Latest Documents


  • 23-March-2016

    English

    Launch of the UNSG High-Level Commission on Health Employment and Economic Growth with Angel Gurría as co-vice chair

    Launch and first meeting of the Commission, Lyon, France. The meeting was chaired by H.E. Mr François Hollande, President of France and, H.E. Mr Jacob Zuma, President of South Africa.

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  • 16-March-2016

    English

    Pharmaceutical Pricing Policy project

    The policy study published by the OECD is based on six case studies, an extensive review of the literature, and analysis of relevant data. The report provides context for the analysis of pharmaceutical pricing policies in OECD countries, describes pricing policies employed by the OECD zone and assesses their impact.

  • 15-March-2016

    English

    Health Workforce Policies in OECD Countries - Right Jobs, Right Skills, Right Places

    Health workers are the cornerstone of health systems, playing a central role in providing health services to the population and improving health outcomes. The demand and supply of health workers have increased over time in all OECD countries, with jobs in the health and social sector accounting for more than 10% of total employment now in several OECD countries. This publication reviews key trends and policy priorities on health workforce across OECD countries, with a particular focus on doctors and nurses given the preeminent role that they have traditionally played in health service delivery.

     

  • 15-March-2016

    English, PDF, 317kb

    Fact sheet: Trends in Medical Education and Training in the Slovak Republic

    In the Slovak Republic, students can access medical education after having completed high school and having passed a university entrance examination. Since 2003, Slovakian medical schools are under the jurisdiction of the Ministry of Education, Science, Research and Sport, which also determines the financial resources available to them.

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  • 15-March-2016

    English, PDF, 381kb

    Fact sheet: Trends in Medical Education and Training in the Netherlands

    Following this medical degree, new medical graduates can apply to enter in four different types of post-graduate clinical training programmes that are of various length: general practice (lasting 3 years), more than 30 different medical or surgical specialties (lasting 4 to 6 years), public health specialty (lasting 2.5 to years), or nursing home specialist (lasting 2 years).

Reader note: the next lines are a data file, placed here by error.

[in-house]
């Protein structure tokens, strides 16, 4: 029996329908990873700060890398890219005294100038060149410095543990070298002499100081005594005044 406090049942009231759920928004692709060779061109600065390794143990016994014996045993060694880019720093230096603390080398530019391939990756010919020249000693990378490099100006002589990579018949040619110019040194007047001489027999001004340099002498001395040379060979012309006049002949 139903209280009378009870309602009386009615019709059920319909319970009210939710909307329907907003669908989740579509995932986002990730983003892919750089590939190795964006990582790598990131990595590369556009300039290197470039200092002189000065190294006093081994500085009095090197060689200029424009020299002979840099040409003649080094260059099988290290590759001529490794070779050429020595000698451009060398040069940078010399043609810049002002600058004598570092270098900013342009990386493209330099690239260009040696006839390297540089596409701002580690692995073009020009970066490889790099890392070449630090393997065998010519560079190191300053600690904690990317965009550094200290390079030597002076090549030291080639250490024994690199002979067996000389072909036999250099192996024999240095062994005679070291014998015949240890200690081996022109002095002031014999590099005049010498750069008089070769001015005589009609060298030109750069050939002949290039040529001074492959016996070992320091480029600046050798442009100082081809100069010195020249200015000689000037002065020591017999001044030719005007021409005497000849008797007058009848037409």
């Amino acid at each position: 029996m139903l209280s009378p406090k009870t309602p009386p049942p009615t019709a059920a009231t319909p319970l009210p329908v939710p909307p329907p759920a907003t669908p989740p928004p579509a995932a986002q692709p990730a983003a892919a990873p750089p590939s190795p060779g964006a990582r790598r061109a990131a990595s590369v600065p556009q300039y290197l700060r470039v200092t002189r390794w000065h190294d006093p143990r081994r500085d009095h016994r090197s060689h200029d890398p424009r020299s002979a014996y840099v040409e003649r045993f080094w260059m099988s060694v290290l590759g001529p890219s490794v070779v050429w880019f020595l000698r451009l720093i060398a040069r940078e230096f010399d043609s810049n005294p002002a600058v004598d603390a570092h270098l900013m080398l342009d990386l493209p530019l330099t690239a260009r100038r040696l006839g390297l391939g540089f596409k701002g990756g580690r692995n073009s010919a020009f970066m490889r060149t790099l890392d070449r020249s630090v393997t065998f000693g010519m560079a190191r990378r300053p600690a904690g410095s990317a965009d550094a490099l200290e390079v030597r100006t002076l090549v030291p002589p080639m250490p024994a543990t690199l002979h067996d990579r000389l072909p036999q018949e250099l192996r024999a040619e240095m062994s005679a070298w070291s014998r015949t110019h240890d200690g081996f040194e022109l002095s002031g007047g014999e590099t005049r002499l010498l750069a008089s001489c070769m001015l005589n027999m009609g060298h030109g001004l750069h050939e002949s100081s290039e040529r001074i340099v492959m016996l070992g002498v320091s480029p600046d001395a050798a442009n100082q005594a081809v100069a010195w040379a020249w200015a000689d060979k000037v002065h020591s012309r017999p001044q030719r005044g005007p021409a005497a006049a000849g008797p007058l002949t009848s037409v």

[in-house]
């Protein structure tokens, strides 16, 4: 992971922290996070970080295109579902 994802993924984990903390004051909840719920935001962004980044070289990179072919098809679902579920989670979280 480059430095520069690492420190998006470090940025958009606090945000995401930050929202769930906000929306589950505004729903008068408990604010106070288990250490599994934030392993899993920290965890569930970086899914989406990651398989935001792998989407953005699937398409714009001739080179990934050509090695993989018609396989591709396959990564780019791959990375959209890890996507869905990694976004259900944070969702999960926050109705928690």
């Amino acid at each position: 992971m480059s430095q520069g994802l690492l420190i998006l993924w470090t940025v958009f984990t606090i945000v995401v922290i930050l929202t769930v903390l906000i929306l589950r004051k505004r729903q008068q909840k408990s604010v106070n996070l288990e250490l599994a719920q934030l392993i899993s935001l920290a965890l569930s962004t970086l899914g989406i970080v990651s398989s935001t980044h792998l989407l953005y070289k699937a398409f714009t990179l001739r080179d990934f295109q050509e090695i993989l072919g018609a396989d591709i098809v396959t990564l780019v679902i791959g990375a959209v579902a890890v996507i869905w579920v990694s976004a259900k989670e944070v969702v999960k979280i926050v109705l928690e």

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  • 15-March-2016

    English, PDF, 325kb

    Fact sheet: Trends in Medical Education and Training in Germany

    There are 37 faculties of medicine in Germany offering medical education, including a private university. Admission to medical studies remains highly competitive. In 2011, 37,400 students applied but only 9,432 students were admitted (roughly one out of four).

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  • 15-March-2016

    English, PDF, 301kb

    Fact sheet: Trends in Nursing Education in Germany

    In Germany, there are two main categories of nurses, first level and second level. A majority of first level nurses are trained through a 3-year vocational training programme involving hospital-based training, and these nurses can go on to pursue further education and training to specialise within the hospital setting.

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  • 15-March-2016

    English, PDF, 311kb

    Fact sheet: Trends in Medical Education and Training in Australia

    Entry to initial medical education in Australia can either occur directly following the completion of secondary school (entry to undergraduate medical education) or following the completion of a bachelor degree in any field (entry to graduate medical education). In 2014, 18 medical schools offered medical education programs in Australia.

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  • 15-March-2016

    English, PDF, 388kb

    Fact sheet: Trends in Nursing Education in Italy

    In Italy, there are two main categories of nurses requiring a university bachelor’s degree: Registered Nurses (RN) and Registered Paediatric Nurses (RPN). Once a Registered Nurse or a RPN, nurses can pursue further education in the form of a Master’s or Doctoral degree, which is more oriented towards an academic career.

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  • 15-March-2016

    English, PDF, 382kb

    Fact sheet: Trends in Medical Education and Training in Ireland

    Entry to medical education in Ireland can occur in two ways: students can access it directly from secondary school (in which case it takes them 5 to 6 years to complete the programme) or after receiving a first bachelor degree (in which case the programme can be completed in 4 years).

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